Sinopec unit goes private
China Petroleum and Chemical Corp. (Sinopec), Asia¡¯s biggest refiner, is poised to privatize its listed subsidiaries, beginning with Sinopec Beijing Yanhua Petrochemical, to streamline its assets.
Sinopec, could buy its remaining shares in Yanhua and delist the unit to fulfil the commitment it made during its initial public offering of cutting connected transactions with its listed subsidiaries.
Yanhua, the largest resin and plastics maker in China, halted the trading of its shares Wednesday on talks of the restructuring.
¡°We have a commitment to investors during our IPO to consolidate the assets,¡¯¡¯ a Sinopec official said. (SD-Agenices)
Other listed subsidiaries which are expected to undergo a shake-up include Sinopec Yizheng Chemical Fibre, Sinopec Shanghai Petrochemical and mainland-listed Sinopec Qilu.
Still analysts said the time may not be ripe as profit margins of Chinese petrochemical producers are expected to peak next year so Sinopec should wait until the year after to privatise Yanhua.
Privatising Yanhua now would have the advantage of boosting Sinopec¡¯s profits but it would come at a higher price for the refiner.
Yanhua¡¯s net profit soared to 633.9 million yuan in 2003, up 203 per cent from a year ago, on strong petrochemical margins.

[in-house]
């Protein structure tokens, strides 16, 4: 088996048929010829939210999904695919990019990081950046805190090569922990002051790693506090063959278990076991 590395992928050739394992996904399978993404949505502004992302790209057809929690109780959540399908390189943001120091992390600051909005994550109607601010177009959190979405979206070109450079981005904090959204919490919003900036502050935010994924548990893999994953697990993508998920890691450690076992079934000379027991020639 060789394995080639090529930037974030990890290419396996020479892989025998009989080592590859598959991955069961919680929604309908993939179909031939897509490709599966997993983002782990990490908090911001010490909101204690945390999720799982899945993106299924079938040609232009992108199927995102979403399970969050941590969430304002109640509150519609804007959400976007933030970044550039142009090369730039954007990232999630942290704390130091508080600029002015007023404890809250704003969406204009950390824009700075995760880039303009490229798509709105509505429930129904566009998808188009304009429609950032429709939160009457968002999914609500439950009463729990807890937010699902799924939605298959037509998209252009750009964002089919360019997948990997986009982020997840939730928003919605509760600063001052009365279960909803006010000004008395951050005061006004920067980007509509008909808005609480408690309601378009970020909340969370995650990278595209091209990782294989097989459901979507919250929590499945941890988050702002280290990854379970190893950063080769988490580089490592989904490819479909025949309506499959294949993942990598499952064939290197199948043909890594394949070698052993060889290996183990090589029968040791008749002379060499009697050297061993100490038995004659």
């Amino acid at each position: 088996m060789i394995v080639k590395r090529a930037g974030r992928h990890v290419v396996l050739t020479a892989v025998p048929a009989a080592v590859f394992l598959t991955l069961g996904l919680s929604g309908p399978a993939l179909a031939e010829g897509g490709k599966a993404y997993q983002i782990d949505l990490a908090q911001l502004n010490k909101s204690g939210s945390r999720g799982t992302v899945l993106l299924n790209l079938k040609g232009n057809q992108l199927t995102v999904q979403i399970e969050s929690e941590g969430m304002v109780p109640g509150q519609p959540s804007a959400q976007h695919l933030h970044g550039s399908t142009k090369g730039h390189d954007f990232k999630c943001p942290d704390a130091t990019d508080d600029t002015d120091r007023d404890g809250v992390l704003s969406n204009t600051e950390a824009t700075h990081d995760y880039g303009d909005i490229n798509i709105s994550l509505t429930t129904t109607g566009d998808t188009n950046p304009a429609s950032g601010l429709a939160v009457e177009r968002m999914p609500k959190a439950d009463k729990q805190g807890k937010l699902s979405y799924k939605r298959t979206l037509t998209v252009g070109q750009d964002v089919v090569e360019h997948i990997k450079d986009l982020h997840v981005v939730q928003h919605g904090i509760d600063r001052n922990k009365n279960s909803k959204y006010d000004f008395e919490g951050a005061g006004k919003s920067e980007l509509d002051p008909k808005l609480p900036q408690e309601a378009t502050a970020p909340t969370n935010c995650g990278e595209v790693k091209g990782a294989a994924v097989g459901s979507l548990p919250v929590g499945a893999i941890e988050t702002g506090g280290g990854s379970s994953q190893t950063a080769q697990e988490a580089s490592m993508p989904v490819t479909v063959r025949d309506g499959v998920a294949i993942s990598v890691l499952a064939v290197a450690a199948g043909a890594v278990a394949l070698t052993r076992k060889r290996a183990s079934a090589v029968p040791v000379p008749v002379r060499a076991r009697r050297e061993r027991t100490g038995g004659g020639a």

The firm¡¯s management, however, has said ethylene margins might be weaker in the fourth quarter than the third quarter.
``Petrochemical prices have eased recently and although we expect Yanhua¡¯s profit margins to remain firm in 2005, we believe the high level is not sustainable and expect margins to ease in 2006,¡¯¡¯ said Lorraine Tan, director of research at Standard & Poor¡¯s Investment Services Asian equity research.
A move to buy over Yanhua¡¯s shares has to be subject to the approval of its minority shareholders who have seen their stocks surge 13.22 per cent so far this year, compared to the 12.76 per cent gain in the Hang Seng Index.
It would make sense to start with Yanhua since the company has the smallest free float among other listed subsidiaries of Sinopec, UOB Kay Hian analyst Michael Lee said.
He added that Sinopec could also engage in a shares swap initially instead of buying over all of Yanhua shares.
Some analysts say Sinopec may not privatise Yanhua immediately due to the latter¡¯s high share prices.
Daiwa Institute of Research associate director Rachel Tsang said: ``It makes sense if Yanhua buys assets from its parent because it needs upstream supply.¡¯¡¯
Market watchers suggest that Sinopec, which already holds 70.01 per cent of Yanhua, will need to pay US$420 million for Yanhua¡¯s outstanding shares, based on its market value of US$1.4 billion.
BOC International vice-president Lawrence Lau has cut earnings forecasts on Yanhua by 2-6 percent, given that the product prices fell recently.